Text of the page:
2017-04-01

dd

2017-04-01 09:38
The reason for using dd to write to USB flash sticks is historical.

On some other UNIX-like operating systems only "raw" block devices present the partition table, boot sector and unpartitioned space. Specifically, whereas Linux presents a /dev/sda block device containing all the bytes of a disk, in those other operating systems the equivalent would be a /dev/rsda raw block device.

In those other UNIX-like operating systems you must write to raw block devices in multiples of the sector size of the device. dd can do this, cp and cat cannot. How you discover a device's sector size was left as an exercise for the reader, it is traditionally 0.5KB, more recently 4KB, and three orders of magnitude larger again for flash devices.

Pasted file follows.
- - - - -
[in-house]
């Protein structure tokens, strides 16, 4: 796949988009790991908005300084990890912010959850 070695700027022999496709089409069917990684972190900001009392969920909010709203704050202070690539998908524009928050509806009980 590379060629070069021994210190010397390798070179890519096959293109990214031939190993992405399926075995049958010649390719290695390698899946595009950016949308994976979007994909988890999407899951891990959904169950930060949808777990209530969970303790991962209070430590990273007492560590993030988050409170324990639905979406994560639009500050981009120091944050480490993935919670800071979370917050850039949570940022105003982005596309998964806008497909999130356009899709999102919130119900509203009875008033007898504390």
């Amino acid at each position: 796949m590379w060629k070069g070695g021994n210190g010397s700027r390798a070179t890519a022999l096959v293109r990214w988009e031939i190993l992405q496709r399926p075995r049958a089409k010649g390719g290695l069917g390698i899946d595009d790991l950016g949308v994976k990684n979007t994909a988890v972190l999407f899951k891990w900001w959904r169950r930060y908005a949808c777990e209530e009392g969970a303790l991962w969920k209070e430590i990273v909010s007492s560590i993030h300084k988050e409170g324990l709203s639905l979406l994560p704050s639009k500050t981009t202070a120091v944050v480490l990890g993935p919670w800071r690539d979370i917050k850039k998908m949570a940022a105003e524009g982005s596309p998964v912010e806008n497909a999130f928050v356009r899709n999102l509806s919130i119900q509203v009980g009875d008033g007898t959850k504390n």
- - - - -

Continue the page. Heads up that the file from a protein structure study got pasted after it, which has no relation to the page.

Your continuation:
Linux doesn't have raw devices, so using dd isn't needed to write an image to a disk. You can wget -O /dev/sd𝐱 … a Fedora .iso file directly onto the USB flash drive.

Note that some devices perform better when handed data is particular block sizes. Most USB sticks perform best if handed data in 4MB chunks. dd is useful if you want that optimisation: wget -O - … | dd of=/dev/sd𝐱 bs=4M status=progress. Note that if you do not set the bs blocksize then the default of 0.5KB is going to make writing a USB flash stick very slow.

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Glen Turner

August 2017

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